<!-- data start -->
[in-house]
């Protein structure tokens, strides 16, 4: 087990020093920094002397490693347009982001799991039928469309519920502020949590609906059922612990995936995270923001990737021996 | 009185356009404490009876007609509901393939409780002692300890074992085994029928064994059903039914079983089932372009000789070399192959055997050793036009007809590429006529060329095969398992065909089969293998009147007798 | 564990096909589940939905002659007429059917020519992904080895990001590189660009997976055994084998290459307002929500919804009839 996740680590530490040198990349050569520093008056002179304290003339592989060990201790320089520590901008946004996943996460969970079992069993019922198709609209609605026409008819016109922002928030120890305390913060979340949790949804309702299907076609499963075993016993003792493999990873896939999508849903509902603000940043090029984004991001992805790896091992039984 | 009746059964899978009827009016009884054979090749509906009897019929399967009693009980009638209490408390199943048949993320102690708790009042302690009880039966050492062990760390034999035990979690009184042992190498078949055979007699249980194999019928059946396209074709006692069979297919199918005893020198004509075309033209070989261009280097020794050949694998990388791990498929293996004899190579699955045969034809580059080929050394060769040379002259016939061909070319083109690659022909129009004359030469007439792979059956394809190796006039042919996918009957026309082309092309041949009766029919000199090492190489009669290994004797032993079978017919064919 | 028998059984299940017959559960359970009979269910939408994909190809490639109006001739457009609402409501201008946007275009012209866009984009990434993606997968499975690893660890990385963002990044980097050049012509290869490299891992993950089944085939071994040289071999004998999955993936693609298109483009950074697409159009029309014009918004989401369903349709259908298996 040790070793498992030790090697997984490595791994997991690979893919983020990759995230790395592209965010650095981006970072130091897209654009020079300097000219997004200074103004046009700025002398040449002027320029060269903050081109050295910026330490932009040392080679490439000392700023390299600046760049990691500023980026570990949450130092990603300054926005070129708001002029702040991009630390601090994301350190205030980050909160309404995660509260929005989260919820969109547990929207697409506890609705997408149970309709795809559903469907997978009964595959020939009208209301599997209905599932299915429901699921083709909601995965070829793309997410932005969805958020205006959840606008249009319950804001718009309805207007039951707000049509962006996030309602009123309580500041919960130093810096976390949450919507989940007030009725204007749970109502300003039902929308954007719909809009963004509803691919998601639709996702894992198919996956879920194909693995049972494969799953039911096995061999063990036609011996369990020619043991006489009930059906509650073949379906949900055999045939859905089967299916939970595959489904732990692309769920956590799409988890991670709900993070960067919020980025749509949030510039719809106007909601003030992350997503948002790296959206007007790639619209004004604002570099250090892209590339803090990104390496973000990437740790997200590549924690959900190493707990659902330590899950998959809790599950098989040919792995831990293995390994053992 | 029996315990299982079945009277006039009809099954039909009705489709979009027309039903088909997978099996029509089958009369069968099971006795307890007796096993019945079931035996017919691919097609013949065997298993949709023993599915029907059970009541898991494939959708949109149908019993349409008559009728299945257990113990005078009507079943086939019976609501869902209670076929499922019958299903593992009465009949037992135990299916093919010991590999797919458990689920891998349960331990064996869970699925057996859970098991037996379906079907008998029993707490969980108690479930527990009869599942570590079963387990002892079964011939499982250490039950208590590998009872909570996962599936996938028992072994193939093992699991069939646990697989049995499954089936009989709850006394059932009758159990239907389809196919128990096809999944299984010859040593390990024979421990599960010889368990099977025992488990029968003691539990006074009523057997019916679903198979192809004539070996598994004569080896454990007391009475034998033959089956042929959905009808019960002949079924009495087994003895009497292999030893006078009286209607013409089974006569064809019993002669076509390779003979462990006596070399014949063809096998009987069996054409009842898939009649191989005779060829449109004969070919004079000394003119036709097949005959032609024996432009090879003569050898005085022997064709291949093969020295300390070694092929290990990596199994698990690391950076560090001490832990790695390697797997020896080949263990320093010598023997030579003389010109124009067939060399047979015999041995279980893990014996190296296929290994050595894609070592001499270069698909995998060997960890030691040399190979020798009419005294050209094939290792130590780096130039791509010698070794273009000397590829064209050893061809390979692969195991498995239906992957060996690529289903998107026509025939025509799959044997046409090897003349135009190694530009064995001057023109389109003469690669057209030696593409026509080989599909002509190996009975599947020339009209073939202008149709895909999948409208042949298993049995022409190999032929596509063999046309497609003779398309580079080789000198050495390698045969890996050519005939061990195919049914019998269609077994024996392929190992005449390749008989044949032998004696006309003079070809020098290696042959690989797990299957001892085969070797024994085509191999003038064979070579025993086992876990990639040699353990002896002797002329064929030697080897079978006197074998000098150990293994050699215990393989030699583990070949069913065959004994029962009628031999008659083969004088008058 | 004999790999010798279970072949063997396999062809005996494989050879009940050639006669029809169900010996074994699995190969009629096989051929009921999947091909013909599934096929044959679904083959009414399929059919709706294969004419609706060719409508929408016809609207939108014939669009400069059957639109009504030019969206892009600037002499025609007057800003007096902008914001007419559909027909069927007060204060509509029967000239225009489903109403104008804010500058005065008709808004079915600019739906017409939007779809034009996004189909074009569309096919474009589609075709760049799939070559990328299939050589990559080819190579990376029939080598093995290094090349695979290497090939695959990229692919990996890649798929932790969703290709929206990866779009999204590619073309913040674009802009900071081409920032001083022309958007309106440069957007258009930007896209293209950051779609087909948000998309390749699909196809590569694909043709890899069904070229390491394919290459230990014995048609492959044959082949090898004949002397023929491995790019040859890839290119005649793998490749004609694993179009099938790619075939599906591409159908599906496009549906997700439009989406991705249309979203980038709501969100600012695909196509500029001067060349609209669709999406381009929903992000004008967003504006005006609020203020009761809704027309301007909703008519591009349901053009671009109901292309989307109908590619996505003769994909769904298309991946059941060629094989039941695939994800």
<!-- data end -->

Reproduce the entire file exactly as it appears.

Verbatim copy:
[in-house]
């Protein structure tokens, strides 16, 4: 087990020093920094002397490693347009982001799991039928469309519920502020949590609906059922612990995936995270923001990737021996 | 009185356009404490009876007609509901393939409780002692300890074992085994029928064994059903039914079983089932372009000789070399192959055997050793036009007809590429006529060329095969398992065909089969293998009147007798 | 564990096909589940939905002659007429059917020519992904080895990001590189660009997976055994084998290459307002929500919804009839 996740680590530490040198990349050569520093008056002179304290003339592989060990201790320089520590901008946004996943996460969970079992069993019922198709609209609605026409008819016109922002928030120890305390913060979340949790949804309702299907076609499963075993016993003792493999990873896939999508849903509902603000940043090029984004991001992805790896091992039984 | 009746059964899978009827009016009884054979090749509906009897019929399967009693009980009638209490408390199943048949993320102690708790009042302690009880039966050492062990760390034999035990979690009184042992190498078949055979007699249980194999019928059946396209074709006692069979297919199918005893020198004509075309033209070989261009280097020794050949694998990388791990498929293996004899190579699955045969034809580059080929050394060769040379002259016939061909070319083109690659022909129009004359030469007439792979059956394809190796006039042919996918009957026309082309092309041949009766029919000199090492190489009669290994004797032993079978017919064919 | 028998059984299940017959559960359970009979269910939408994909190809490639109006001739457009609402409501201008946007275009012209866009984009990434993606997968499975690893660890990385963002990044980097050049012509290869490299891992993950089944085939071994040289071999004998999955993936693609298109483009950074697409159009029309014009918004989401369903349709259908298996 040790070793498992030790090697997984490595791994997991690979893919983020990759995230790395592209965010650095981006970072130091897209654009020079300097000219997004200074103004046009700025002398040449002027320029060269903050081109050295910026330490932009040392080679490439000392700023390299600046760049990691500023980026570990949450130092990603300054926005070129708001002029702040991009630390601090994301350190205030980050909160309404995660509260929005989260919820969109547990929207697409506890609705997408149970309709795809559903469907997978009964595959020939009208209301599997209905599932299915429901699921083709909601995965070829793309997410932005969805958020205006959840606008249009319950804001718009309805207007039951707000049509962006996030309602009123309580500041919960130093810096976390949450919507989940007030009725204007749970109502300003039902929308954007719909809009963004509803691919998601639709996702894992198919996956879920194909693995049972494969799953039911096995061999063990036609011996369990020619043991006489009930059906509650073949379906949900055999045939859905089967299916939970595959489904732990692309769920956590799409988890991670709900993070960067919020980025749509949030510039719809106007909601003030992350997503948002790296959206007007790639619209004004604002570099250090892209590339803090990104390496973000990437740790997200590549924690959900190493707990659902330590899950998959809790599950098989040919792995831990293995390994053992 | 029996315990299982079945009277006039009809099954039909009705489709979009027309039903088909997978099996029509089958009369069968099971006795307890007796096993019945079931035996017919691919097609013949065997298993949709023993599915029907059970009541898991494939959708949109149908019993349409008559009728299945257990113990005078009507079943086939019976609501869902209670076929499922019958299903593992009465009949037992135990299916093919010991590999797919458990689920891998349960331990064996869970699925057996859970098991037996379906079907008998029993707490969980108690479930527990009869599942570590079963387990002892079964011939499982250490039950208590590998009872909570996962599936996938028992072994193939093992699991069939646990697989049995499954089936009989709850006394059932009758159990239907389809196919128990096809999944299984010859040593390990024979421990599960010889368990099977025992488990029968003691539990006074009523057997019916679903198979192809004539070996598994004569080896454990007391009475034998033959089956042929959905009808019960002949079924009495087994003895009497292999030893006078009286209607013409089974006569064809019993002669076509390779003979462990006596070399014949063809096998009987069996054409009842898939009649191989005779060829449109004969070919004079000394003119036709097949005959032609024996432009090879003569050898005085022997064709291949093969020295300390070694092929290990990596199994698990690391950076560090001490832990790695390697797997020896080949263990320093010598023997030579003389010109124009067939060399047979015999041995279980893990014996190296296929290994050595894609070592001499270069698909995998060997960890030691040399190979020798009419005294050209094939290792130590780096130039791509010698070794273009000397590829064209050893061809390979692969195991498995239906992957060996690529289903998107026509025939025509799959044997046409090897003349135009190694530009064995001057023109389109003469690669057209030696593409026509080989599909002509190996009975599947020339009209073939202008149709895909999948409208042949298993049995022409190999032929596509063999046309497609003779398309580079080789000198050495390698045969890996050519005939061990195919049914019998269609077994024996392929190992005449390749008989044949032998004696006309003079070809020098290696042959690989797990299957001892085969070797024994085509191999003038064979070579025993086992876990990639040699353990002896002797002329064929030697080897079978006197074998000098150990293994050699215990393989030699583990070949069913065959004994029962009628031999008659083969004088008058 | 004999790999010798279970072949063997396999062809005996494989050879009940050639006669029809169900010996074994699995190969009629096989051929009921999947091909013909599934096929044959679904083959009414399929059919709706294969004419609706060719409508929408016809609207939108014939669009400069059957639109009504030019969206892009600037002499025609007057800003007096902008914001007419559909027909069927007060204060509509029967000239225009489903109403104008804010500058005065008709808004079915600019739906017409939007779809034009996004189909074009569309096919474009589609075709760049799939070559990328299939050589990559080819190579990376029939080598093995290094090349695979290497090939695959990229692919990996890649798929932790969703290709929206990866779009999204590619073309913040674009802009900071081409920032001083022309958007309106440069957007258009930007896209293209950051779609087909948000998309390749699909196809590569694909043709890899069904070229390491394919290459230990014995048609492959044959082949090898004949002397023929491995790019040859890839290119005649793998490749004609694993179009099938790619075939599906591409159908599906496009549906997700439009989406991705249309979203980038709501969100600012695909196509500029001067060349609209669709999406381009929903992000004008967003504006005006609020203020009761809704027309301007909703008519591009349901053009671009109901292309989307109908590619996505003769994909769904298309991946059941060629094989039941695939994800």